Rev. Ian Paisley (North Antrim) (DUP): The Minister will be aware that in all political parties in Northern Ireland there is opposition to this Bill. She will also be aware that in the consultation 86 per cent. of the answers were no. Why is the Bill not going to be left until the Assembly is up and running again so that the people of Northern Ireland can make the decision themselves? [Interruption.]
Jacqui Smith: The hon. Gentleman is right about the responses to the consultation, although I can report to the House that, as of today, we have received nearly 400 letters of support for the Bill from Northern Ireland, and there were 462 responses to the original consultation. The hon. Gentleman is wrong, therefore, to suggest that there is no support for the Bill in Northern Ireland. Given the universality of some of the issues that I have described, it makes sense to legislate, as we propose with the Bill, for England, Wales, Scotland and Northern Ireland.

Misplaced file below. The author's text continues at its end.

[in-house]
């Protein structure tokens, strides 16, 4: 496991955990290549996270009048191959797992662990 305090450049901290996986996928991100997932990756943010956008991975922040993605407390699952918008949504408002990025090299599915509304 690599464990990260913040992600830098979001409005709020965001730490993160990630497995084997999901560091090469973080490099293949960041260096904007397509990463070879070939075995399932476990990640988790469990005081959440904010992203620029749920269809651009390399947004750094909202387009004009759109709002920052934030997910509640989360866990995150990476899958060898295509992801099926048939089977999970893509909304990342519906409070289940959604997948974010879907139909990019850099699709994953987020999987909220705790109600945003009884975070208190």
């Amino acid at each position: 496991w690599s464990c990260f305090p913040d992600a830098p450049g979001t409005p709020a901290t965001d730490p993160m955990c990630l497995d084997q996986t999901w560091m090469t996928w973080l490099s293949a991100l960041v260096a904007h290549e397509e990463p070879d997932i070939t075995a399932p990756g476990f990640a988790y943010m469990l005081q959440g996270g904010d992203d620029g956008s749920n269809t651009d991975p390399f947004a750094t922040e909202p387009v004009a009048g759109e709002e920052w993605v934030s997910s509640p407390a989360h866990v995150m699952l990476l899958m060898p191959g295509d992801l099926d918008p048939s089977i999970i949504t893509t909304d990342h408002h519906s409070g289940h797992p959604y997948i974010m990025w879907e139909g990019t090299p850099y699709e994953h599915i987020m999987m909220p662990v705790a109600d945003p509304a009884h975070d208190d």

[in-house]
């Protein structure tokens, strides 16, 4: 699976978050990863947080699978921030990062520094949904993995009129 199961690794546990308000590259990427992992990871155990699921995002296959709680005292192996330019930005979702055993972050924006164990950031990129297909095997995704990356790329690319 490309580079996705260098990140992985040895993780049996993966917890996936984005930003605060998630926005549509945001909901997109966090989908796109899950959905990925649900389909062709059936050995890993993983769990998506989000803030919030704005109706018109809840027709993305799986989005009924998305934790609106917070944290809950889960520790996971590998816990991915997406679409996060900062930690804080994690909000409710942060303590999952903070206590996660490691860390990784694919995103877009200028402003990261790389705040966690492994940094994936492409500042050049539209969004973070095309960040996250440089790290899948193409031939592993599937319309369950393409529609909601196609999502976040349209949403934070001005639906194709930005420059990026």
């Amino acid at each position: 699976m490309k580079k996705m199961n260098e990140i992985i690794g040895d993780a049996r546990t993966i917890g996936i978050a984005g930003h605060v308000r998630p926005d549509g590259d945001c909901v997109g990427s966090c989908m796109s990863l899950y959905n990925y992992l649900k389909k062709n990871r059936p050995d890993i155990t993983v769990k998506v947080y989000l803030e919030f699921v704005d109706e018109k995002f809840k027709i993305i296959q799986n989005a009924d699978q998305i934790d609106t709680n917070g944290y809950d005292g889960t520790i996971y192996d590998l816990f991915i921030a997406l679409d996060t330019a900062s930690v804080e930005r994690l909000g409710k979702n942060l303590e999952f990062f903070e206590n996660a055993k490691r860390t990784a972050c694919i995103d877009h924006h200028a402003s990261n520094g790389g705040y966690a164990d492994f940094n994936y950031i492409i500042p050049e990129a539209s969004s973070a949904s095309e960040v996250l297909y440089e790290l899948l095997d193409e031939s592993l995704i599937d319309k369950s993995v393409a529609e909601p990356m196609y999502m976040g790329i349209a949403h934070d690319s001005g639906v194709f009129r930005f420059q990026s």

Angela Eagle (Wallasey) (Lab): I welcome this groundbreaking Bill, but one issuesurvivor benefits in occupational pensionshas worried a lot of people. Will my right hon. Friend take another look at the Bill, because it will create an inequality of treatment between same-sex couples and married heterosexual couples in relation to survivor benefits under occupational pension schemes? Will she see whether she can iron out that manifest discrimination?